More than one-third of Americans have allergies, and thousands of people do not have their symptoms under control. You may be one of them. There are three basic ways to treat allergies: avoiding the allergens that trigger your symptoms, medications, and allergy shots (also called immunotherapy or immunization). Allergies are hypersensitive reactions of the immune system to specific substances called allergens (such as pollen, stings, drugs, or food) that, in most people, result in no symptoms.
- House Dust Mites Allergy
- Food Allergy
- Pet Allergy
- Pollen Allergy
- Insect Sting Allergy
Dust Mites Allergy
Dust mites are microscopic organisms found in homes and are the primary cause of allergies related to dust. It is actually the excretion of these mites to which people are allergic. Therefore, dust mites can cause allergic reactions even when dead.
A food allergy is any adverse reaction to a food or food component involving the body's immune system. Some adverse reactions to foods do not involve the immune system and are known as food intolerance, e.g. food poisoning or the inability to properly digest certain food components such as lactose or gliadin.
Many people are allergic to animals. Most people are not allergic to the animal's fur or feathers. The allergy is usually an immune reaction to a protein (an allergen) found in the saliva, dander (dead skin flakes), or the urine of an animal. The allergen gets carried in the air or in dust on very small, invisible particles. It then lands on the lining of the eyes (conjunctiva) and nose. It may also be inhaled directly into the lungs, causing allergic symptoms. Allergen contact with an allergic person's skin may also cause itching and hives.
Some people have a hypersensitive reaction to pollen. While grass pollens are generally the most common cause of hay fever (seasonal allergic rhinitis), other pollen types are also important. These include tree pollens and weed pollens such as plantain, mugwort, and ragweed. The relative importance of the kinds of pollen that can cause hay fever varies between different climatic and vegetation zones. For example, ragweed pollen, although very common in North America, is present in Europe only in the French Rhône valley and some areas of Eastern Europe, while the pollen most associated with seasonal allergy in Mediterranean regions is the olive tree. A person allergic to one pollen is generally also allergic to members of the same group or family (e.g., Betulaceae). Pollen induced reactions include extrinsic asthma, rhinitis, and bronchitis.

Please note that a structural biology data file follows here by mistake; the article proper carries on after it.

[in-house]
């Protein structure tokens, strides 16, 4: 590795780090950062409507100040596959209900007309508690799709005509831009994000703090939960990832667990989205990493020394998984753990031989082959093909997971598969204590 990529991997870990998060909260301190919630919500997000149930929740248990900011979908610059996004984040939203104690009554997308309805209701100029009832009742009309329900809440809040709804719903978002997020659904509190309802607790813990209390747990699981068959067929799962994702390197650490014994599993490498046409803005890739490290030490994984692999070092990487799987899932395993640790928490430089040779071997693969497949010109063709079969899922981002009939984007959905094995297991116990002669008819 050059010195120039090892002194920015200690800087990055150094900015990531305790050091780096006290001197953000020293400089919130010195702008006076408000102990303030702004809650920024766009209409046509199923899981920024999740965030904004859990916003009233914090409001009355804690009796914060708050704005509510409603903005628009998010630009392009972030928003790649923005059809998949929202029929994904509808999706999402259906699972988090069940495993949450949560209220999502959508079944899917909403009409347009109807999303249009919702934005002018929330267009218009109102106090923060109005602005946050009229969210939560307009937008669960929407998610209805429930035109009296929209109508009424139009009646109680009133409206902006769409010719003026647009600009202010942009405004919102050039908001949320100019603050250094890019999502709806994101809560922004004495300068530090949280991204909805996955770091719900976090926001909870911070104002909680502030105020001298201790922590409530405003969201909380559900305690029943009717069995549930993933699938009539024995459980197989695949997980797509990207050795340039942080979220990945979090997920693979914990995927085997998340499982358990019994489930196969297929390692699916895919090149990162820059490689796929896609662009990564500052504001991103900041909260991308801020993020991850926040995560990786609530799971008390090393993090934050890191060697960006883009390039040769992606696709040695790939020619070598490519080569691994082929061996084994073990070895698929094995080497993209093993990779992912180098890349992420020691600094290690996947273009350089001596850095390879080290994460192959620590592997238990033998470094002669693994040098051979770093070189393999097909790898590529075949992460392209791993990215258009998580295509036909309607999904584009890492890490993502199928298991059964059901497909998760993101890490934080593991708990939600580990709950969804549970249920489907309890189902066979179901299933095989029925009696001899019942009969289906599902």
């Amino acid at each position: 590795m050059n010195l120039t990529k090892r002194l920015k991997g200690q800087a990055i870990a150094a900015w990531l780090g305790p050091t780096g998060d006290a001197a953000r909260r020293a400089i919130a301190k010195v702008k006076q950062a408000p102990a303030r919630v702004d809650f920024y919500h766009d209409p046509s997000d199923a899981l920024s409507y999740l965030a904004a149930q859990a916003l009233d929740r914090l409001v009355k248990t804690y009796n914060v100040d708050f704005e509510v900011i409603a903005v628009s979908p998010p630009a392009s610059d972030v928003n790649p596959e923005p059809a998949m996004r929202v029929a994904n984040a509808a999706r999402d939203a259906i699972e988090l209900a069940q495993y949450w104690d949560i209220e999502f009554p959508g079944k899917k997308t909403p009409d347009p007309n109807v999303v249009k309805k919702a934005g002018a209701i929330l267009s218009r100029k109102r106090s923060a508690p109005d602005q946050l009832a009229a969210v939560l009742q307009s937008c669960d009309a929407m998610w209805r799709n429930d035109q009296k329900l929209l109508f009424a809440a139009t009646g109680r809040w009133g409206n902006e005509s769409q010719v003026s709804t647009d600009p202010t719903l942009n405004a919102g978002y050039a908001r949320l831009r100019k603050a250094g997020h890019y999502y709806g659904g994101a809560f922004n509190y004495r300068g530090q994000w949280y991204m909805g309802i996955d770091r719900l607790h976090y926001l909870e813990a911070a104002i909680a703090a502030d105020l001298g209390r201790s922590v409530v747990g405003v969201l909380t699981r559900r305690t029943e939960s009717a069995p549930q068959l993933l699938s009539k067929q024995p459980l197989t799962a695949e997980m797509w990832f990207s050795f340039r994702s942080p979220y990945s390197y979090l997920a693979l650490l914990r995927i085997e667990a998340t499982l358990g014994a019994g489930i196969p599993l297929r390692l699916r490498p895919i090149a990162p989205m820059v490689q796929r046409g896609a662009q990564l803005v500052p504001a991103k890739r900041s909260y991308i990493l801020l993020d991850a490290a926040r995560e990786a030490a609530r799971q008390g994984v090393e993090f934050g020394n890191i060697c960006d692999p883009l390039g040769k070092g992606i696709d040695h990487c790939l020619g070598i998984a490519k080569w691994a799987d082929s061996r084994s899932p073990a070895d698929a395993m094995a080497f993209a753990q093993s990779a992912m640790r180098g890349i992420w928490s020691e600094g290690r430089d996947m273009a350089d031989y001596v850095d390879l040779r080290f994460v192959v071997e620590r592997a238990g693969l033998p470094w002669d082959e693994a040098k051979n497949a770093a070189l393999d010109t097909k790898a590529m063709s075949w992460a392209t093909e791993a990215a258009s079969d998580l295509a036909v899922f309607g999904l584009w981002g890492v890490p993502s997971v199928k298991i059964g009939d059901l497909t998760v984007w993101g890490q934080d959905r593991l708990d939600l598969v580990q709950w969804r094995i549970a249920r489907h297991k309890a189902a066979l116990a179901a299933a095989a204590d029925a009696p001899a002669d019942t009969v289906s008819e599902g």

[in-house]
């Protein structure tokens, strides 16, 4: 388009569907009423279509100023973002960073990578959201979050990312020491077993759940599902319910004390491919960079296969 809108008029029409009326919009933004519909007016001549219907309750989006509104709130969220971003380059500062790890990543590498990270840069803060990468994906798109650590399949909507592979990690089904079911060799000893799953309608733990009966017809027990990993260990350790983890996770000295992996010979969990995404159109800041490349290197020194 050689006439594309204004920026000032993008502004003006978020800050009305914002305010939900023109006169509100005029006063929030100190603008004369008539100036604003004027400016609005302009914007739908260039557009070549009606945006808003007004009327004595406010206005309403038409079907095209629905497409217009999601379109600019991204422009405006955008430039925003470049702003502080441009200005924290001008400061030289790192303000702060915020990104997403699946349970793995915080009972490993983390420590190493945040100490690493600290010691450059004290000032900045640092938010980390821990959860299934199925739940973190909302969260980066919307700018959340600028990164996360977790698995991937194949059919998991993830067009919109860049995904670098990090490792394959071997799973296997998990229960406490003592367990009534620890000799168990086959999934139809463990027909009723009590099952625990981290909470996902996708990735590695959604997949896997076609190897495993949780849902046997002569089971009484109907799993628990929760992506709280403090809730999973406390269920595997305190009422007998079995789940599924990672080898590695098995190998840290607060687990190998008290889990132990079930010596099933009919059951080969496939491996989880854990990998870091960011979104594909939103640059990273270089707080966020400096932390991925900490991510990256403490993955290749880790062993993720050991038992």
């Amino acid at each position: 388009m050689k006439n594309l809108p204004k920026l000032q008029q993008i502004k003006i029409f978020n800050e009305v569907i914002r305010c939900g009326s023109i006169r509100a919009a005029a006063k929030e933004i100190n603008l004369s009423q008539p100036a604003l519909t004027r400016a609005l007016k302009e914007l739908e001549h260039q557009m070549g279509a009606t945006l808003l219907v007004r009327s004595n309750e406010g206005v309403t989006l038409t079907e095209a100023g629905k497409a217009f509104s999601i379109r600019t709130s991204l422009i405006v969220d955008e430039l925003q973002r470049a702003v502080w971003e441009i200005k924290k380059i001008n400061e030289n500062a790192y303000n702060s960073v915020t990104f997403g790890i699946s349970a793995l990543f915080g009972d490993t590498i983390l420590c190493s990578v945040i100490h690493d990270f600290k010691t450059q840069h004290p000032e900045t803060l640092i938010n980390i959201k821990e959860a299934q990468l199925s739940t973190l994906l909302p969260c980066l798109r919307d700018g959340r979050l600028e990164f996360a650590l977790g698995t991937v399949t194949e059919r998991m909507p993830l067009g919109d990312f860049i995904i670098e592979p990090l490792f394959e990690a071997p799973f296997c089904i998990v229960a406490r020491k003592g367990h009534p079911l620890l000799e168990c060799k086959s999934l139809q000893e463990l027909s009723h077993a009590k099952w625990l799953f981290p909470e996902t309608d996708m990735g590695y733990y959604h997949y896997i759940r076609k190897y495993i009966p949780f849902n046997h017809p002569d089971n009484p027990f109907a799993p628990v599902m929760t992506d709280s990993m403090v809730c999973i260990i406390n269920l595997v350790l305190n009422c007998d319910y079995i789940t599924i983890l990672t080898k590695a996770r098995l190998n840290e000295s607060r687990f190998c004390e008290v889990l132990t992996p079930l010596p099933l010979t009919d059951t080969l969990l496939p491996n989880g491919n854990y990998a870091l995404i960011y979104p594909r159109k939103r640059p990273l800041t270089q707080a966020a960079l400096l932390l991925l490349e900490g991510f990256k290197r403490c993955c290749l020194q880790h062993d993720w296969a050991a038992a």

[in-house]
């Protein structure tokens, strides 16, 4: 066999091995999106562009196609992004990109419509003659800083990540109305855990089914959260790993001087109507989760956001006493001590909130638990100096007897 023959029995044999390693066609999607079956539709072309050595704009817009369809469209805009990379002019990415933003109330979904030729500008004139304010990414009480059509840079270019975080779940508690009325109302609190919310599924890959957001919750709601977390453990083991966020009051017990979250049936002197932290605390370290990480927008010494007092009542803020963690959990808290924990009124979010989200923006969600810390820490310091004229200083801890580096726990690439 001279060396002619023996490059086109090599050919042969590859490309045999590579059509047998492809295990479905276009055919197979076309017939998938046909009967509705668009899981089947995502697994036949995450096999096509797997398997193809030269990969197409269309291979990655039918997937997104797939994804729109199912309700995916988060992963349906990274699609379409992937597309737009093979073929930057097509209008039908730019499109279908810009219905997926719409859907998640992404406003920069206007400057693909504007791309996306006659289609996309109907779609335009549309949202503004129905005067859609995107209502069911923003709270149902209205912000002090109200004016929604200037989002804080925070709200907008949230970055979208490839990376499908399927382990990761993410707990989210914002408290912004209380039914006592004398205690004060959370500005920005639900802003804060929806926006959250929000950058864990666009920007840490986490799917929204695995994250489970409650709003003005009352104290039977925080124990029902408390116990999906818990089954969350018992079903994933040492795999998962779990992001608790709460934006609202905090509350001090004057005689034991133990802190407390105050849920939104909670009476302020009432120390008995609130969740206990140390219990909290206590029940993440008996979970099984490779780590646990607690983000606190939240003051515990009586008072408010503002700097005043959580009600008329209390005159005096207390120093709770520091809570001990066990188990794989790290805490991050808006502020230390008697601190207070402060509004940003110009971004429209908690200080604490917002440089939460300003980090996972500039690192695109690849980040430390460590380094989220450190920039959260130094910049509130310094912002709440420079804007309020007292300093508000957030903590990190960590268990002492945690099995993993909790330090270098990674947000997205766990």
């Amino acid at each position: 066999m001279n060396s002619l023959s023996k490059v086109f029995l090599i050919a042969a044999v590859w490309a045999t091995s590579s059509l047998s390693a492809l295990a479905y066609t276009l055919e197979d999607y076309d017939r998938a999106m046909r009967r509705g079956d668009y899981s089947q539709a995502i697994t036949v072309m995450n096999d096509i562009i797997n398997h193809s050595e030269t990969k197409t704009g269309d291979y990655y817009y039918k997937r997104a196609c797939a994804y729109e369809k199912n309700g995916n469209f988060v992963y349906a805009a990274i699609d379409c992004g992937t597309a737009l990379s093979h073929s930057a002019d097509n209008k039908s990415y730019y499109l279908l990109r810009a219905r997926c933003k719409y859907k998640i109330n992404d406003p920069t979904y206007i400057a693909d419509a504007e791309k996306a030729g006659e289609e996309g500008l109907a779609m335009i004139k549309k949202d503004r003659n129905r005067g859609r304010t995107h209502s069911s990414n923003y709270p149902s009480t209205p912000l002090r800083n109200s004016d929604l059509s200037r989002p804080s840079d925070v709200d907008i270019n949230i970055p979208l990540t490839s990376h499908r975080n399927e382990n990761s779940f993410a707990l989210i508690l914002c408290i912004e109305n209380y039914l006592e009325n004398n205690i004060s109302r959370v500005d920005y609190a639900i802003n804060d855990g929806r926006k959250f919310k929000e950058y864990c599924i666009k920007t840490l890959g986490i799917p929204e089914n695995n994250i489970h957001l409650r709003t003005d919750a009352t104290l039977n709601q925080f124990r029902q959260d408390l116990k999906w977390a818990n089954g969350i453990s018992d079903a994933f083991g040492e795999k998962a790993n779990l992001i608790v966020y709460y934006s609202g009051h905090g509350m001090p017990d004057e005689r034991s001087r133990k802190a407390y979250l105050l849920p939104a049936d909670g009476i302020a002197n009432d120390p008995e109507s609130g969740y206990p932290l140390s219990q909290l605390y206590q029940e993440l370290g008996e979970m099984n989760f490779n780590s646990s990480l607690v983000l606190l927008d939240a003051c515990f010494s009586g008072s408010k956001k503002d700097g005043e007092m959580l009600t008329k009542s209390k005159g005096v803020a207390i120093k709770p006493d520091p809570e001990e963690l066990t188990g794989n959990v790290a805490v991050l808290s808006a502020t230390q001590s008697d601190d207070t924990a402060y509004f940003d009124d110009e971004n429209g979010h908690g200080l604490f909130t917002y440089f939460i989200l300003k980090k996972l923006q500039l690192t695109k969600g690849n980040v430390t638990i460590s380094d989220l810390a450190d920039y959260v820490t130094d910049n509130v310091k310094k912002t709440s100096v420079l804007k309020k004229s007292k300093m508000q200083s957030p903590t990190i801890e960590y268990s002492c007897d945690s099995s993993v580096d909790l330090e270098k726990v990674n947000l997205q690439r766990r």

Insect Sting Allergy
Allergic reactions to insect stings can be so severe that death may occur within the few minutes following a sting. Even if not fatal, sting allergy symptoms can be frightening and may cause dizziness; itchy welts or massive swelling of the body; inability to breathe, swallow or speak; fainting from low blood pressure; and shock.
Asthma is a chronic lung condition that affects people of all ages; it can be severe and is sometimes fatal. It is primarily caused by inflammation of the airways which causes them to be hyper-irritated and respond with mucus production and decreased air flow. This irritability may be associated with cough, wheezing, shortness of breath, and mucus production; this condition is usually reversible with proper medical management.
The tendency to have extra-irritable (twitchy) airways may have an inherited component, or may be acquired. This tendency is, then, acted on by any of a number of stimuli (singly or in combination) including: air temperature, respiratory viruses, pollution, odors, allergens, stress, chemicals, dust, and cigarette smoke (active or passive). The two most important triggers for most people are viruses and cigarette smoke.
Spasm of bronchial smooth muscle may play a role in immediate symptoms of asthma, but this is much less a factor than previously believed. Airway inflammation is, by far, the more important factor. Some asthma can be triggered only by vigorous exercise, which causes airway irritability in susceptible individuals due to drying of airways because of rapid breathing in and out.
- American Academy of Allergy Asthma & Immunology. (http://www.aaaai.org)
- HON Allergy Glossary. (www.hon.ch/Library/Theme/Allergy/Glossary/allergy.html)